My Picky-Eater Revisited: There is Hope!!

Six months ago, I was completely consumed with my son’s picky eating habits.  His diet consisted of Cheerios and toast and despite everyone’s efforts to reassure me that this was a phase he would eventually grow out of, I was convinced that my son was somehow the exception, that his stubborn refusal to try new things would last FOREVER.

It always seems that when you’re in the midst of a particularly challenging phase of your child’s life, it’slogan_food_3 so difficult to fathom the idea that things can change or improve.

 Although I constantly reminded myself that his pickiness was totally normal, I remember feeling really hopeless about the whole situation, unable to even imagine a day where my son would eat a vegetable without being coerced or tricked.

It truly amazes me the difference 6 months can make in a toddler’s life. Don’t get me wrong, my finicky eater hasn’t miraculously morphed into a kid that gorges himself.  BUT, I have to say, his openness to trying new foods has significantly increased and his strong-willed obstinance has definitely decreased.

Here are some lessons I learned in the past 6 months about how to cope with my picky toddler:

logan_food_21. Acknowledging this was a power struggle I was NEVER going to win:  When I finally came to terms with the fact that I had absolutely no control over my son’s pickiness, I have to say, it was ridiculously liberating.  For the most part, the bribing and pleading has stopped and I think this was an essential component in removing some of the pressure and eliminating the dreadful power struggle.  If he chooses to not eat what I prepared, it’s not the end of the world! The kid won’t starve!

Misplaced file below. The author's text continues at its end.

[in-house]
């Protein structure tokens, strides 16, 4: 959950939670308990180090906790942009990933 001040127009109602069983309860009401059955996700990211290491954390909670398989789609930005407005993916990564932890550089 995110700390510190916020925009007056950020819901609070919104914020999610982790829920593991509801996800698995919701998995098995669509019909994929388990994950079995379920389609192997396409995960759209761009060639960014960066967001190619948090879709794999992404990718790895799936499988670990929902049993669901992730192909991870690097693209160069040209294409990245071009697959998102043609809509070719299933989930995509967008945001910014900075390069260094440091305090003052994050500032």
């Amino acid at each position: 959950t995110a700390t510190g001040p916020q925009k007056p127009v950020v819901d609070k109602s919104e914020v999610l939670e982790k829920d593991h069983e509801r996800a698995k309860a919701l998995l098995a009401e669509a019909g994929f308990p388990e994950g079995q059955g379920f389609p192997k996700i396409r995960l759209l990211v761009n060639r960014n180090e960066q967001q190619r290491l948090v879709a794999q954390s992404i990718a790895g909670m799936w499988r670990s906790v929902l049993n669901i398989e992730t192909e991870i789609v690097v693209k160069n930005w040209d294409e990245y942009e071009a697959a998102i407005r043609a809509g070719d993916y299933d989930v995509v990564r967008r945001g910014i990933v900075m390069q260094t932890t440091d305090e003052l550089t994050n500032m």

2. Making mealtime fun and interactive: I noticed that whenever I involve my son in some small way in the preparation of his meals, he is WAY more likely to eat it.  Empowering  and implicating him gives him a sense of control and autonomy.  So we started making mini pizzas together.  I help him stuff his own tacos.  He helps me mix the muffin batter. Of course, this is not necessarily feasible to do for every meal, especially when you’re exhausted at the end of the day and are rushing to get dinner made.  But I try to include him whenever I can.

3. Don’t give up, keep offering new foods!!: Okay…I’m a bit embarrassed to admit it….but when I logan_food_1was ready to pull my hair out, there were periods when I would be a total enabler and give into the pickiness.  I was sick of the constant refusal. I stopped offering new things and just succumbed to his request for chicken fingers every night.  But then one day, he surprised me.  We went out to eat breakfast and his grandmother offered him some scrambled eggs.  My immediate reaction was to say, “Don’t even bother, he won’t eat it!”.  But to my disbelief, the kid scoffed the scrambled eggs down like there was no tomorrow.  That taught me that I can’t give up, that I MUST  continue to offer him new things, otherwise, how will his palette grow??

Dealing with a picky-eater is frustrating, nerve-wracking and ANNOYING. 

Time, patience and perseverance are needed in order to survive this challenging phase.

But when I see my son chomp down on a red pepper, or when he eats a piece of pizza with gusto, I’m reminded….. there is hope!

 

 

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